Take the 2-minute tour ×
Stack Overflow is a question and answer site for professional and enthusiast programmers. It's 100% free, no registration required.

I am attempting to compile a software that I have built using Qt, ITK, VTK, using mingw32 on Windows 7. I have successfully done this on many computers, but I am having trouble on my laptop.

I made a mistake when I first installed Qt on this machine, in that I installed the "msvc2010" or visual studio verision of Qt. I had VS installed, and this is what it defaulted to, and I did not change it. Realizing my mistake, I uninstalled all traces of this Qt, and installed the Mingw32 version. The exact version I downloaded was: Qt libraries 4.8.3 for Windows (minGW 4.4, 317 MB)

I installed mingw32, installed qt, all nice and dandy, and now I am compiling my software. It builds beautifully, but during the linking stage I get the following nasty error:

mingw32-make[2]: *** No rule to make target 'C:/QtSDK/Desktop/Qt/4.8.1/msvc2010/
lib/QtOpenGL4.dll', needed by 'x.exe'.  Stop.
CMakeFiles\Makefile2:62: recipe for target 'CMakeFiles/x.dir/all' failed
mingw32-make[1]: *** [CMakeFiles/x.dir/all] Error 2
Makefile:74: recipe for target 'all' failed
mingw32-make: *** [all] Error 2

Where x is the name of my project.

Note the make target: C:/QtSDK/Desktop/Qt/4.8.1/msvc2010/lib/QtOpenGL4.dll. This is NOT the correct place to look for the DLLs. It is looking at the lib location of my first installation of Qt. The QtSDK folder does not even exist anymore, the new version is under a different folder.

This is sadly also reflected in the link.txt under CMakeFiles that is generated in the build folder by cmake. One of the entries is: C:\QtSDK\Desktop\Qt\4.8.1\msvc2010\lib\QtGui4.dll along with many other DLLs.

Clearly, the problem is that Cmake is generating targets for the previous version of Qt.

How can I erase whatever ridiculous cache this is originating from, so that it does not do this? I have reinstalled Cmake, I have reinstalled Qt, I have done everything I can think of. I have verified that the Cmake variable are all pointing to the correct Qt folder (the other one does not exist, so no way we could get to the linking stage if they were incorrect).

Thank you so much.


I get this very pertinent warning, that has the wretched file path in it:

CMake Warning (dev) at CMakeLists.txt:22 (ADD_EXECUTABLE):
 Policy CMP0003 should be set before this line.  Add code such as

if(COMMAND cmake_policy)
  cmake_policy(SET CMP0003 NEW)
   endif(COMMAND cmake_policy)

 as early as possible but after the most recent call to
 cmake_minimum_required or cmake_policy(VERSION).  This warning appears
 because target "x" links to some libraries for which the linker must

comctl32, vfw32, ws2_32, wsock32, -lgdi32, opengl32

 and other libraries with known full path:


 CMake is adding directories in the second list to the linker search path in
 case they are needed to find libraries from the first list (for backwards
 compatibility with CMake 2.4).  Set policy CMP0003 to OLD or NEW to enable
 or disable this behavior explicitly.  Run "cmake --help-policy CMP0003" for
 more information.
 This warning is for project developers.  Use -Wno-dev to suppress it.

I added the "NEW" policy, and the warning went away, but I still have the same problem.

share|improve this question

3 Answers 3

up vote 1 down vote accepted

The problem turned out to be that I had installed VTK while I had the old Qt (configured for VS2010 installed). When I included VTK's libraries, it also included DLLs from Qt--but it was still pointing to the old Qt.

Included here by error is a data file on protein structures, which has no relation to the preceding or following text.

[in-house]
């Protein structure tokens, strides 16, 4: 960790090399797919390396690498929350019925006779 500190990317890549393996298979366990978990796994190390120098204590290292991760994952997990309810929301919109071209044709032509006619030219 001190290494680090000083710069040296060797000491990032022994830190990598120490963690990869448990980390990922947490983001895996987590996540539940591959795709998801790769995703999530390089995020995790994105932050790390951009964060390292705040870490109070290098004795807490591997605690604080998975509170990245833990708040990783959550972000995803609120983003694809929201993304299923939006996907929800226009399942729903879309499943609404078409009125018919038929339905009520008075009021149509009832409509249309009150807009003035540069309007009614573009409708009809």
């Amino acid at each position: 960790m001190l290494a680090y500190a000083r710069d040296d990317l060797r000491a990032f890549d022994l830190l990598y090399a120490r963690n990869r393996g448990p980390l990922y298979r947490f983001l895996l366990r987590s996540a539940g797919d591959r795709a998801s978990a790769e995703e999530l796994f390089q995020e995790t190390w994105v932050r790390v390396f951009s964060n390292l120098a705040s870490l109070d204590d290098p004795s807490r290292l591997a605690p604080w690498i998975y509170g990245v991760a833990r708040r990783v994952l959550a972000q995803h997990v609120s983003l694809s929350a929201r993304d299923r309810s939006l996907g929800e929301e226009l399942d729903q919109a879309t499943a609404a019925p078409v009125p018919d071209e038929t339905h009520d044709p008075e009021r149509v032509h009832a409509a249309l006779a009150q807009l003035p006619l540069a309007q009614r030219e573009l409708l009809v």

I reinstalled VTK, and we got past this step.

share|improve this answer

Try to regenerate cmake files, :

mingw32-make clean
cmake .
share|improve this answer
This does not have any effect, please see my edit. –  The_Anomaly Nov 11 '12 at 19:43
@The_Anomaly Try delete any file not related to you project, then run cmake, and see what will happen. –  SIFE Nov 11 '12 at 19:47
As I mentioned in my question, the files that it is trying to link to have long been deleted. I have deleted the cache, I have regenerated it in new folders, I have deleted the .users file, I have refreshed just about as much as I possibly can. –  The_Anomaly Nov 11 '12 at 19:56
@The_Anomaly Reboot your system. Check you environment variables that only have Qt4 for mingw, start building your application in a new directory. –  SIFE Nov 11 '12 at 20:47

Short version: You need to delete your CMakeCache.txt file in your build directory.

Long version: Whenever CMake searches for external libraries/programes etc (eg. by FIND_LIBRARY which is called when searching for Qt, for example), it saves the result in the cache. On subsequent runs, it simply uses the cached value (if any) instead of searching for the libraries again. Therefore, you need to remove these cache entries so that CMake really searches for the libraries again. Simply delete the CMakeCache.txt and start over. If both versions are installed in parallel, make sure that QTDIR environment variable is set correctly and the path includes <QTDIR>/bin, as CMake relies on qmake to find the relevant libraries.

Note: If you don't want to delete the whole cache, deleting the Qt relevant variables should work, too.

cmake -U *QT_* .

should do the trick.

However, deleting the whole cache is the cleanest solution.

share|improve this answer
Thank you for this. Unfortunately, I had already tried your suggestion--I had deleted that cache file many times. Please see my answer above--sorry I hadn't marked it as "the answer" yet, but it did not let me do so right away. –  The_Anomaly Nov 13 '12 at 19:13

Your Answer


By posting your answer, you agree to the privacy policy and terms of service.

Not the answer you're looking for? Browse other questions tagged or ask your own question.